Archive for April, 2012

That’s the life


Robin had his scheduled egg challenge at the hospital and cleared each hurdle: egg placed on his lip, egg mixed with chocolate mousse and egg with bread. He was monitored for over three hours, but no signs of ill effects showed. Increasingly restless – and hungry – he was happy to break out of the ward, to the outdoor play area where we played ‘three and in’ with an under-inflated basketball. “This is the life,” he enthused.

Eventually discharged, he celebrated with chips and ribena in the hospital cafeteria. Cake waits for another day. We talked about how patients stay overnight at hospital so nurses and doctors have to stay awake to look after them. “That’s not the life,” he reasoned.


Is this the life for Eliza? Taken by a friend’s mother for cake at Starbucks in the Trafford Centre and then a trip to the haberdashery department of a store. Girly but grown-up, civilised but gauche. I think she would prefer to be turning cartwheels.


Gabe’s life is punctuated with high pressure moments. To the entrance exams, Cup Finals, music exams and singing competitions is now added playing the piano to the mayor and an audience of 80 at a charity concert. He looked like he was about to faint as he prepared for the piece, The Military Minuet, but pulled it off well.


Gabe and Eliza had reached stalemate, vetoing each other’s wishes for how we could spend the afternoon while Robin was at a party. From one, quickly supported by the other, came the idea of cooking: a bake-off, like on television. They consulted recipe books, chose different sweets and drew up a shopping list. I was to decide the winner, and the thing I wasn’t allowed to do was call it a draw.

The baking took hours as they struggled with cracking eggs, chopping chocolate and whisking, while I only participated when heat or sharp knives were involved. The floor and kitchen surfaces were covered with detritus from the chocolate chip cookie and chocolate brownie making. The spoils came out of the oven while they had tea. I marked them on independence, clearing up and taste. Gabe’s brownies won by a single point.


Robin, perhaps returning to school after the Easter holidays, has shown a little more vulnerability than usual. A couple of nights he became upset, saying he couldn’t fall asleep and that his mouth was too small to yawn, which he showed with a fish-like gulp at the air. Another night, a book he had read with L about Planet Earth had made him fear falling off and into space. And in the playground in the morning he has clung to L or me, resisting the entry to his classroom.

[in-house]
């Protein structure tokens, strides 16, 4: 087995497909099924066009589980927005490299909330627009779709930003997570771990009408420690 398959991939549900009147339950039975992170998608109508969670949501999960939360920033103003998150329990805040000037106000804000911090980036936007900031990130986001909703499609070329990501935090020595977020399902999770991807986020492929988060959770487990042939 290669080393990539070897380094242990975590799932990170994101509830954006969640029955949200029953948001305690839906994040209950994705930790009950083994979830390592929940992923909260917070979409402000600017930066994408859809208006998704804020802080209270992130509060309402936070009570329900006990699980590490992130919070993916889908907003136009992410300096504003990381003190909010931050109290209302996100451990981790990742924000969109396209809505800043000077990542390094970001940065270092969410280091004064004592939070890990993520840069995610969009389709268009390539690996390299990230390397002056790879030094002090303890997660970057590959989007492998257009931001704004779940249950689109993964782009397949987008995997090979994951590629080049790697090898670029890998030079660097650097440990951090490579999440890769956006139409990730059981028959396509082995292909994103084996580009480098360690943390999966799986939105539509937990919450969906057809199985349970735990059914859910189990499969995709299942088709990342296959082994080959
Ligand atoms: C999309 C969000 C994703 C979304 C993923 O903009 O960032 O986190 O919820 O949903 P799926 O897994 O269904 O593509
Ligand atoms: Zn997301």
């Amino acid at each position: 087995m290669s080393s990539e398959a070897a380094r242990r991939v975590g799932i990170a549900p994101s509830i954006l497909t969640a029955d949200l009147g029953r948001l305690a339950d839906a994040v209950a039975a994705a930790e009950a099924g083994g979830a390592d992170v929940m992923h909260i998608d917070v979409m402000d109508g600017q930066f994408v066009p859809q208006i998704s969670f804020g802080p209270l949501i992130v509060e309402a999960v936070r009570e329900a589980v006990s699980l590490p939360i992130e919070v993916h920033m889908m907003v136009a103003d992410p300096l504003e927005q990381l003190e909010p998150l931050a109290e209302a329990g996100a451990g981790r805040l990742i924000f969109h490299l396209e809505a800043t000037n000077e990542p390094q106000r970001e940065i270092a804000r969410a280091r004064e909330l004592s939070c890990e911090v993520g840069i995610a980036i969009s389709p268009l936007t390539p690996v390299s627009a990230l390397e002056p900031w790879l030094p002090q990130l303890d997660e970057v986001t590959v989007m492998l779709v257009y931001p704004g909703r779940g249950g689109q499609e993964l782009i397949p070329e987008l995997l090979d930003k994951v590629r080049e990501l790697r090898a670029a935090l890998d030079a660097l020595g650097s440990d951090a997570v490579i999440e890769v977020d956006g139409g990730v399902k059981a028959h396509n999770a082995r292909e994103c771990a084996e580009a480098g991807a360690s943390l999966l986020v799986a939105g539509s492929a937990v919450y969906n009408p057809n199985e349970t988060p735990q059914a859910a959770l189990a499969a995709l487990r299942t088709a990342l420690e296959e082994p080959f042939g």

Shattered and blistered

The Easter holiday has involved copious amounts of physical activity. All three children have had six days at the cricket club multi-sports camp, playing through sun, wind, rain and hail.


For Robin, multi-sports has really meant hours and hours of football played with boys older than himself. ‘Mikey said I’m the best mini-kid at sports,’ Robin reported one of the teenage helpers telling him. At home, before and after camp hours, Robin has been in the garden with a football, practising keepy-uppies (personal best: 3) or playing with me and..


..Gabe in emotion-filled games. Usually laughter as they tackle and tangle trying to score against me; or Gabe trying to head crosses from me past Robin into the net. And then when Robin is too shattered to know when to stop, and Gabe too tired to know when not to tease him, an outburst of anger.

At the camp, Gabe has been putting in the hours in the cricket nets and lording it as one of the oldest there by winning tournaments.


More reluctantly, occasionally as the only girl, Eliza has been at multi-sports, too. She avoids the football and plays tennis, hockey, soft-ball cricket or rounders. Then after a day of outdoor activity, she has been going to gymnastics for two hours (twice per week), ending up exhilirated and exhausted. Her first experience of intense practice on the bar has blistered her hand – a mark of her serious intent.

Forced on top of this exercise was a walk near Wrexham. Eliza describes it in her holiday homework:

My holiday story

Monday 9th

On Monday of my Easter holidays I unfortunately me, my mum and dad and my two brothers went to Wales. This was only because my dad wanted to do a walk there. Well there was goats, lambs, alpacas that I really liked and pigs that I didn’t like so much. And thre was places to collect stones and pottery. But the best bit of it was deffinately walking across the 40m aquaduct which Gabe didn’t really want to go across. We had lunch there and went in the playground and altogether it proved me wrong about the unfortunately thing at the start.